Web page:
Methods of Distribution: Why You Should Go the Natural Route like Ardenne Farm
Go directly to a retailer or go through a distributor? This question is one nearly all brands have wrestled with. As part of Hubba’s Methods of Distribution series, we’re exploring the different routes brands have taken to learn what works best for them. To kick things off, we speak to Victoria Lamberth, Marketing Communications at Ardenne Farm, and find out why they initially went the retailer route, why they eventually went through a distributor and how both options allowed them to grow within the natural food channels.
Ardenne Farm is a company that met the distribution challenge head on and won. They let their product do the talking when it came to marketing. Founded on the belief that gluten-free goods should 1) taste great and 2) be affordable, Ardenne Farm makes award-winning, gluten-free baking mixes that are all natural, Kosher, nut-free, and vegan. “We’ve really tried to innovate the taste, quality and texture of gluten-free [foods],” explains Victoria. “We set out to make a line of gluten-free dessert mixes that produce baked goods that taste homemade, satisfying, and yet be something the average family could afford.” Ardenne Farm learned the value of keeping their product planted firmly on the right shelves by ensuring that they are sold in like- minded retailers that serve their specific target demographic. And as for distributors? Once they started to see significant growth, it only made sense for them to go that route as well, and while there were definitely costs involved, the benefits far outweighed any possible losses.
Hubba: Where do you currently sell?
Victoria: We currently sell in approximately 1,000 stores throughout the United States (including Puerto Rico, Hawaii, and Alaska) and in Mexico and the Caribbean. We sell in both conventional grocery stores and in natural food stores.
H: In terms of distribution, do you plan to expand in the future?
V: We’ve only been in stores outside our local area for about a year, so we are growing rapidly and expanding every day. Our main expansion area at this time is in the Eastern United States, but we are growing on the West Coast as well.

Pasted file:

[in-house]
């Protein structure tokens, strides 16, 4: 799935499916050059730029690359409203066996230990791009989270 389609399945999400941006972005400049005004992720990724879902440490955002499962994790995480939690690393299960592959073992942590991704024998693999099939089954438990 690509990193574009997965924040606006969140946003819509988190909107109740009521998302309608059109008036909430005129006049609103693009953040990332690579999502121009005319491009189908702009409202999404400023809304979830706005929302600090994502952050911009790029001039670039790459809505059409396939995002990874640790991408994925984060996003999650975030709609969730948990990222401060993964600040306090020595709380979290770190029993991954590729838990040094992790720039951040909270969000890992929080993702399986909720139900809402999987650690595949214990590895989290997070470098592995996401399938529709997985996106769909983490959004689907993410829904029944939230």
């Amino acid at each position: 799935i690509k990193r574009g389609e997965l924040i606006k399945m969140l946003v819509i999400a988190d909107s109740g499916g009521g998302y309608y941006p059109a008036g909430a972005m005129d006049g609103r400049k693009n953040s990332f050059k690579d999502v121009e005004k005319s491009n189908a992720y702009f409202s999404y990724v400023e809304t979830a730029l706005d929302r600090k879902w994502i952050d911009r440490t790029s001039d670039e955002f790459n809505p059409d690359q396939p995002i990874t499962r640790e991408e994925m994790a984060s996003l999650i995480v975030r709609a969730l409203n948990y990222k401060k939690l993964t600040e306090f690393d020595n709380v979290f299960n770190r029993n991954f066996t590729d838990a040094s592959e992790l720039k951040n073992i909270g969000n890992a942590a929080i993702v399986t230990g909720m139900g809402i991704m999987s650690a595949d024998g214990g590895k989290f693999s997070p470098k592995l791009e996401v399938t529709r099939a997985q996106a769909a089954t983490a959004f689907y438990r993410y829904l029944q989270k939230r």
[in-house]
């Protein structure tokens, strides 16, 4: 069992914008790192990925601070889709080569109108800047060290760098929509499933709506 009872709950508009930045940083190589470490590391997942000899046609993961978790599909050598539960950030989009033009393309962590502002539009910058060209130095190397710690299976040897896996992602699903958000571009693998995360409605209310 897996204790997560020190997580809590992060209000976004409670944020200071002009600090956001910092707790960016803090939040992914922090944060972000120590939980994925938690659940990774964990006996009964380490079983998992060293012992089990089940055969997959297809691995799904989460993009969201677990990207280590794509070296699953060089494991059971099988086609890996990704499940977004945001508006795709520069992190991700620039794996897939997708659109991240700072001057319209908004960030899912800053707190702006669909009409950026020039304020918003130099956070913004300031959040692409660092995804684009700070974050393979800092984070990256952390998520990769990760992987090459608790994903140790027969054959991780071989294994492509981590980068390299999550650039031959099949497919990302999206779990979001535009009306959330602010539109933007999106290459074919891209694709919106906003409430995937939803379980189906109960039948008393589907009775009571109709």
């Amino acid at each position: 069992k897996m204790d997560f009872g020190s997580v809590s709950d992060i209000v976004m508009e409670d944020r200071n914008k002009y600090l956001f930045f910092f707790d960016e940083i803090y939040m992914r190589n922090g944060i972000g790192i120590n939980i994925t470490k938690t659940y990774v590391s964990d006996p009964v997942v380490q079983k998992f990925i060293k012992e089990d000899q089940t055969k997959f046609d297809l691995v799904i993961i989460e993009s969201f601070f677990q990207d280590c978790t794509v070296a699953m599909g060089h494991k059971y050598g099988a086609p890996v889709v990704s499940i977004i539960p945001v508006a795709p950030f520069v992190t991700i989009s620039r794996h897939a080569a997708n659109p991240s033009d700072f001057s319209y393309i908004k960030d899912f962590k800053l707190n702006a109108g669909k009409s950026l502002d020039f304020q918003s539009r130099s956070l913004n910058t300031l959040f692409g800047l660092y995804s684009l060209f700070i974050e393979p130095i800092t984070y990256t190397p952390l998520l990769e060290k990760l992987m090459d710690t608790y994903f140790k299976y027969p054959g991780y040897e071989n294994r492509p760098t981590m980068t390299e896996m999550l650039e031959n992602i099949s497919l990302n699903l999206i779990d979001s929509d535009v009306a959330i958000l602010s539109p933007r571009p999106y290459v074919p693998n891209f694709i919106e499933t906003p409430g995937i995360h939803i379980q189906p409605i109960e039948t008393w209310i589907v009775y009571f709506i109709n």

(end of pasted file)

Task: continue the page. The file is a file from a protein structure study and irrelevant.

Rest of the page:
H: What type of retailer do you find works best for Ardenne Farm?
V: A great fit for us is a retailer who has an interest in expanding their gluten free offerings (many times an in-store dietitian is our biggest cheerleader). We are very involved with celiac disease and gluten intolerance support groups throughout the United States, as well as gluten free and allergen free expos, so a retailer who is involved in those kinds of groups/events is a perfect match for us. But, we also work with our retailers by offering demo opportunities, coupons, etc., so we work to create a demand for our products. Many times, a customer or groups of customers will request our products, and that will get us started with a store.
H: What type of distributor do you find works best for Ardenne Farm?
V: Our distributors have mainly been those who serve certain targeted stores or work in natural foods.
H: At what point did it make sense for you to seek out a distributor?
V: For us, as we have expanded beyond our immediate geographic area and grown larger, it became impossible not to use distributors. Our first distributor came about as we went from supplying a few local grocery stores to being picked up by the entire chain of stores (over 100).
H: What have you found are some pros and cons of working through a distributor?
V: Since it would have been impossible for us to personally deliver to all of those stores, we needed to use a distributor. As we were picked up by more and more stores and chains and became available throughout the United States, distributors only made good business sense (and a way to keep our sanity). There is a cost up front that took some time to recover, but we looked at it as positive growing pains.
Follow her at @D_isforDayana